Category Archives: Personal stories
Have you ever seen a photo of a newborn mammal? The way the light shines through the pink flesh, through the transparent eyelids and through the doughy snouts, a field of stars shining through every new finger and toe?
It shines through the new leaves in the same way.
I couldn’t take my eyes off the leaves…
The question is – are they long? or long enough? or longer than the other ones? And are the leaves first? or the blossom? Lucy Corrander at Loose and Leafy explains how it’s not always easy to tell the haw- from the black- when it comes to thorns.
For those of us in northern climes, winter can be a good time to look at moss, lichen, and the woodier shelf fungi. British blogger Lucy Corrander finds and photographs February fungi on old, felled and fallen wood of yew and sycamore. (If you know your U.K. polypores, stop by and help her out with the i.d.s.)
Just because she’s started following a new tree this year, Lucy at Loose and Leafy has found that she can’t abandon last year’s sycamore. She shares some new photos of the tree and its forb companions, and concludes the post with a list of links to other tree-followers. (Add your blog to the list by finding a tree of your own to follow this year.)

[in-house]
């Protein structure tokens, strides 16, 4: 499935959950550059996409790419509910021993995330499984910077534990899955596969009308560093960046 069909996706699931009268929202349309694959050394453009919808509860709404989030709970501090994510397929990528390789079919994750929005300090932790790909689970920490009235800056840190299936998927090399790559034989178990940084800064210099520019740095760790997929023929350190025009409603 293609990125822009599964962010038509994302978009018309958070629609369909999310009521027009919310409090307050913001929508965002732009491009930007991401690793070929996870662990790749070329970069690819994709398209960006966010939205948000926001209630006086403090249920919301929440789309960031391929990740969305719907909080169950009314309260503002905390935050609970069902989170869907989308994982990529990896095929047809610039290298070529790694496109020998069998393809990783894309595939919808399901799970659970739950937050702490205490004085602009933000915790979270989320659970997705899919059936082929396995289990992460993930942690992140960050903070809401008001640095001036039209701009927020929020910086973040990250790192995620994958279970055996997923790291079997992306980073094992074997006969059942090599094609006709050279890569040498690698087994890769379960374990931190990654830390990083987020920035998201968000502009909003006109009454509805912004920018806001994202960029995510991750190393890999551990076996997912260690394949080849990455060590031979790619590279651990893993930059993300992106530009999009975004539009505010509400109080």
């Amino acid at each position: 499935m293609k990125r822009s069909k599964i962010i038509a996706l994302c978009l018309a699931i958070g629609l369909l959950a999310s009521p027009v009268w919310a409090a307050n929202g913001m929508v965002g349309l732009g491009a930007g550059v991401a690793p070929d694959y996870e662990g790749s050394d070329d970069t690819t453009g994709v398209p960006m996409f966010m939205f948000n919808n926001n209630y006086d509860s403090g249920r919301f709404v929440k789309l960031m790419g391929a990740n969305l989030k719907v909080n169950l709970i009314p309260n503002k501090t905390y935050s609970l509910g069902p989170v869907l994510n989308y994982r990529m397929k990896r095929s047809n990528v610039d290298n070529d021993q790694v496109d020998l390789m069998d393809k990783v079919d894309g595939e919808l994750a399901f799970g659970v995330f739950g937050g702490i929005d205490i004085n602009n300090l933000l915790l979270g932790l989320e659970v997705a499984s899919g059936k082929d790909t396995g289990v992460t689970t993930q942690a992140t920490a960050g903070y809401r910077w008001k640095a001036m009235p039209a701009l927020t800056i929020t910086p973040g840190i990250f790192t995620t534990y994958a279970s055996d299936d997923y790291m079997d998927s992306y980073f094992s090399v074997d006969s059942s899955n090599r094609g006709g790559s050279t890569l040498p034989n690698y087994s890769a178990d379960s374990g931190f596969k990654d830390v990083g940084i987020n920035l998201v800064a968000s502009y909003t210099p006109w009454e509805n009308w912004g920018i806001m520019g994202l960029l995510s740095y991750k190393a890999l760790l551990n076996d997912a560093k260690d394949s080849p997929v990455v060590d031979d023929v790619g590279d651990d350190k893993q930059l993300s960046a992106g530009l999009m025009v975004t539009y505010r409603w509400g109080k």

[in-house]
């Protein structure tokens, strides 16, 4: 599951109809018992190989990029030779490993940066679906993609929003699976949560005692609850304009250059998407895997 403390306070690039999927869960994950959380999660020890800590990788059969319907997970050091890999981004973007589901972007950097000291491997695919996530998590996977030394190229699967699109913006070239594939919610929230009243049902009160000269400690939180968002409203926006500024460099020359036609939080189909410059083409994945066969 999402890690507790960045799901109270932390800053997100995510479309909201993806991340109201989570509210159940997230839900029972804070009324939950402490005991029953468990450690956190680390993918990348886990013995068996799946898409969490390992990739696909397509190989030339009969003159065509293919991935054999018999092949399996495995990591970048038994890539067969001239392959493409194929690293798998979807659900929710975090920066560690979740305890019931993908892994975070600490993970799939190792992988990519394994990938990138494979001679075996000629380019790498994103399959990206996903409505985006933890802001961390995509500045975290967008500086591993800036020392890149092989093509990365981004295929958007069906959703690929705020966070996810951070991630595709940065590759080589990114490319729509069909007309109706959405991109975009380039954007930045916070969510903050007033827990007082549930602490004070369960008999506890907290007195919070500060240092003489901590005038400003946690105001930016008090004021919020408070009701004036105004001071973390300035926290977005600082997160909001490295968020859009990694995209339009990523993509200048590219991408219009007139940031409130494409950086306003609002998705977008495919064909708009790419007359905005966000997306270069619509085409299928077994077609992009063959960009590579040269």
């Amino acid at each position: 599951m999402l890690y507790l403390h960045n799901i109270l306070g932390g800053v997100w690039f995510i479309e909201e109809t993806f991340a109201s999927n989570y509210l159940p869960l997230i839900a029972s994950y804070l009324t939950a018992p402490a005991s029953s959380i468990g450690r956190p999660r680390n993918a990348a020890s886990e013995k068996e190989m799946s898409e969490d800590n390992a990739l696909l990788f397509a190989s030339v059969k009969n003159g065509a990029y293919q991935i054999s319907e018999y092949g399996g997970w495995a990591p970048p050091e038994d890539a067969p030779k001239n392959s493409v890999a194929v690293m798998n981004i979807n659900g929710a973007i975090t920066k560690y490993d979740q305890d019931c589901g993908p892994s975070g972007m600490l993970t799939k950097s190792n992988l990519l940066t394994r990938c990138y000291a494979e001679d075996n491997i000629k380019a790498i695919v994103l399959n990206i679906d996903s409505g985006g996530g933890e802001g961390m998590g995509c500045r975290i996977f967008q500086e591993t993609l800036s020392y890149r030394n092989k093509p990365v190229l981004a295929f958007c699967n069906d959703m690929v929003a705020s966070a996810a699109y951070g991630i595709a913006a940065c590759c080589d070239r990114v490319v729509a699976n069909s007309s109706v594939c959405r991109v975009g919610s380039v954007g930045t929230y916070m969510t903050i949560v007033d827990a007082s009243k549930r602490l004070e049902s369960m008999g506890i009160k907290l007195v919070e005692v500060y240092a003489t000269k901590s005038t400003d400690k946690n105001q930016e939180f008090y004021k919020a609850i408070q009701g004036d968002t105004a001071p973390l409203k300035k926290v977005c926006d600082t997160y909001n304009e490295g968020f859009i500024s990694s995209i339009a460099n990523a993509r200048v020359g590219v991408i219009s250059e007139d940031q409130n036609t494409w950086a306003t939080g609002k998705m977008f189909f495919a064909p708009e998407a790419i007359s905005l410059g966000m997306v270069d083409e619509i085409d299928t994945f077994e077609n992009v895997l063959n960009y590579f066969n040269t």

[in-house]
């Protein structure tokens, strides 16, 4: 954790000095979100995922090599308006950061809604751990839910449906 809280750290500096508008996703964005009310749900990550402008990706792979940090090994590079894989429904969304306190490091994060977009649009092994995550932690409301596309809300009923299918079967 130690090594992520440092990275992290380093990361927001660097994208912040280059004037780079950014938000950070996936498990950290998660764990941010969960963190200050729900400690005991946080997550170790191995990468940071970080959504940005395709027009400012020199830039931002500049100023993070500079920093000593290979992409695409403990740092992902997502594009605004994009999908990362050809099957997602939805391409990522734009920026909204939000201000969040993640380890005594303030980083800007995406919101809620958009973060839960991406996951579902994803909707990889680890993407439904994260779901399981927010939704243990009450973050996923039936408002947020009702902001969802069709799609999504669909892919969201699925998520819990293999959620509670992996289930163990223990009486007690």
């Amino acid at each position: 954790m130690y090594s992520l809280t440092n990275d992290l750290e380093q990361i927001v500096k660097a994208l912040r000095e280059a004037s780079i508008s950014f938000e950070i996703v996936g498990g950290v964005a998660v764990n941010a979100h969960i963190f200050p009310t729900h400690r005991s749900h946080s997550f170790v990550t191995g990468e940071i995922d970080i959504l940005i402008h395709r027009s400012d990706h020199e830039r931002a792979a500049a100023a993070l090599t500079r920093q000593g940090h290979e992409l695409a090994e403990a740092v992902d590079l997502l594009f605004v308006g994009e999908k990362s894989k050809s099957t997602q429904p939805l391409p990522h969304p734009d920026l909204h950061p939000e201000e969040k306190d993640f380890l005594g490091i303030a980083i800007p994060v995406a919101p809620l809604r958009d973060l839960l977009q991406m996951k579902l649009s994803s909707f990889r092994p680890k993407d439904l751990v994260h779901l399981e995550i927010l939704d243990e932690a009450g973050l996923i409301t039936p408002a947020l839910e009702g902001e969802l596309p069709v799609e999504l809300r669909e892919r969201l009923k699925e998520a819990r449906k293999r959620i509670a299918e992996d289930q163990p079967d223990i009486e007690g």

Without necessarily casting any aspersions on forestry schools and the way they inculcate knowledge of trees and forests, I’d like to suggest that the way Rebecca has been doing it, as shared at her blog A Year With the Trees for the past two years, might be the best way to really understand our arborescent neighbors.
The 93 trees of “A Year With the Trees” have become a big part of my life. For the past two years, I sought each one of these trees, found them and sat with them. I have looked into their branches, looked closely at the veins in the leaves, at the branching, at the bark, at the land each of these trees lives in, and at the birds that live in the branches. I watched the bared branches of winter sprout new green growth in the spring. I watched the fullness of summer life that lives in the trees, and watched how summer turned into fall with the changing color. I watched as the gold, brown, red and yellow leaves fell to the ground. I have seen the branches laid bare once again awaiting new growth in the spring.
What’s next in 2012 for Rebecca’s apparently unending “year”? Click through to find out.